Skin temperature changes on left SP6 in Group A significantly decreased at instant–5 min interval as compared to that in Saline Control Group , Model Group , and Group B . See Figure 4(a).

fig4
Figure 4: (a) Bar chart shows that skin temperature changes on left SP6 (Mean ± SD, ). -axis indicates different time intervals such as baseline–instant interval, instant–5 min interval, 5 min–10 min interval, 10 min–20 min interval, 20 min–30 min interval, 30 min–40 min interval, 40 min–50 min interval, and 50 min–60 min interval. Note: △△ compared with Saline Control Group, . ▲▲ compared with Model Group, . • compared with Group B (No “Deqi” group), . (b) Bar chart shows that skin temperature changes on left SP10 (Mean ± SD, ). -axis indicates different time intervals the same as (a). (c) Bar chart shows that skin temperature changes on right SP6 (Mean ± SD, ). -axis indicates different time intervals the same as (a). Note: △△ compared with Saline Control Group, . ▲▲ compared with Model Group, . • compared with Group B (No “Deqi” group), . (d) Bar chart shows that skin temperature changes on right SP10 (Mean ± SD, ). -axis indicates different time intervals the same as (a). Note: △△ compared with Saline Control Group, . ▲▲ compared with Model Group, . ▲ compared with Model Group, . •• compared with Group B (No “Deqi” group), .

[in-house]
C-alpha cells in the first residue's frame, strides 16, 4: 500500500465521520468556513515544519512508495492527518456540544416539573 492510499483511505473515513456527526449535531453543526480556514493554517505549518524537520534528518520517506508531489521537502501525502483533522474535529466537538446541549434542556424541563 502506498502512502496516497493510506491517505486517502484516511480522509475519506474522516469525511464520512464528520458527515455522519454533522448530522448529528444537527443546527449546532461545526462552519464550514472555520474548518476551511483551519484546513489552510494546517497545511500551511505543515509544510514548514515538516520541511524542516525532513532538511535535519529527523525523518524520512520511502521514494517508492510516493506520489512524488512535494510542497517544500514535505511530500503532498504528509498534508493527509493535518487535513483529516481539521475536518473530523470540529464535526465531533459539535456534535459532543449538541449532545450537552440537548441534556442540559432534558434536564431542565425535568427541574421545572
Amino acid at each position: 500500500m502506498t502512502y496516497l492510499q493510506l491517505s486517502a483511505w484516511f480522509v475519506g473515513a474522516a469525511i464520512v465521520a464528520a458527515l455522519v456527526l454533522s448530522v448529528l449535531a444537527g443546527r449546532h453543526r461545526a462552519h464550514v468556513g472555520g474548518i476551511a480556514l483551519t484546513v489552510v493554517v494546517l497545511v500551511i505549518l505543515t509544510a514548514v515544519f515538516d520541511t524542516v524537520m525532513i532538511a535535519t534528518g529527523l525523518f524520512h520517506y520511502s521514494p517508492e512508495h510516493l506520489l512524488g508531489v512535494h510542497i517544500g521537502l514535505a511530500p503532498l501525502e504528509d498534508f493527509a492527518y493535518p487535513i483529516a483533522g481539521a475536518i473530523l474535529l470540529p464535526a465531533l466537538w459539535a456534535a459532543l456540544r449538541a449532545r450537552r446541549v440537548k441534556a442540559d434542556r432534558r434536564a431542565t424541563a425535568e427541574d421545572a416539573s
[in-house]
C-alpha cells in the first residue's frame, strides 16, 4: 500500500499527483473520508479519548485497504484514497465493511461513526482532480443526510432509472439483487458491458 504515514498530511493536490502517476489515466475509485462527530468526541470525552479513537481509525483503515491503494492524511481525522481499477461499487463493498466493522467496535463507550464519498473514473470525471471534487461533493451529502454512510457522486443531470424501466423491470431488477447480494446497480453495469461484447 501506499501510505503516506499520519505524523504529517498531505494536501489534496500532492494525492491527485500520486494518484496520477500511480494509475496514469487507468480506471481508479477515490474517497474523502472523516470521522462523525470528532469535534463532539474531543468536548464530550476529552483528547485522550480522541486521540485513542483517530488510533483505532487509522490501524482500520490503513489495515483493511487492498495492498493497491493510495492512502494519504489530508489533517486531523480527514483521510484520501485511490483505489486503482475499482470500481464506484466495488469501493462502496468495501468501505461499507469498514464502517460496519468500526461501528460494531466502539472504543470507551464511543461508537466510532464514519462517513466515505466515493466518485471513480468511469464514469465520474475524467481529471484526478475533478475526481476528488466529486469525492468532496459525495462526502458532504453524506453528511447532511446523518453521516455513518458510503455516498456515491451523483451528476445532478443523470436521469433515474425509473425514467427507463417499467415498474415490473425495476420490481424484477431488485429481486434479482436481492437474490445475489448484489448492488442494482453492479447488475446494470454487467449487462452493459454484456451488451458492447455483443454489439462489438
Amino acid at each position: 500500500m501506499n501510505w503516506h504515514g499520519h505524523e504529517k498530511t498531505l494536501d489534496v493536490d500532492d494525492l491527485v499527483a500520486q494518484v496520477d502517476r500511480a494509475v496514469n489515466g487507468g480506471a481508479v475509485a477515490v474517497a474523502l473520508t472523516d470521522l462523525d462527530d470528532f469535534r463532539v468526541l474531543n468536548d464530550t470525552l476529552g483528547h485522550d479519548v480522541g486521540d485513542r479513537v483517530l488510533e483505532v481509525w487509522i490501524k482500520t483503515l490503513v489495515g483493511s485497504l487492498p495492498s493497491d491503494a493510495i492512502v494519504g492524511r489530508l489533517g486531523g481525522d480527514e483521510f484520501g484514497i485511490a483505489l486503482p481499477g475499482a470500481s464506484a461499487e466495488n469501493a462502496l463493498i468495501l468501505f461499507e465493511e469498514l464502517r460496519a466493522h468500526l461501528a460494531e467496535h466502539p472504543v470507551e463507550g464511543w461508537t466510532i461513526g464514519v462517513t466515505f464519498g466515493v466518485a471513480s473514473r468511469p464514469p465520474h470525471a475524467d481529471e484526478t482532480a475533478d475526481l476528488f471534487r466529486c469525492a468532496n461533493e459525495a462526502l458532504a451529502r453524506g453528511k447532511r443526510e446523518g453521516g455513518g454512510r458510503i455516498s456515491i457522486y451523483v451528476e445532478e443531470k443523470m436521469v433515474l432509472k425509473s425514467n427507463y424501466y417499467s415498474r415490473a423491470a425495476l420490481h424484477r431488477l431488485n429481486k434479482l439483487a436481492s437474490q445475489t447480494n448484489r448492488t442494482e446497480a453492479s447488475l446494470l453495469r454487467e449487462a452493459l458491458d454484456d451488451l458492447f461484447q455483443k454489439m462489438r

3.2. Effect of Skin Temperature Changes on Left SP10 at Different Time Intervals

There was no significant difference at different time intervals among Saline Control Group, Model Group, Group A, and Group B as value >0.05. See Figure 4(b).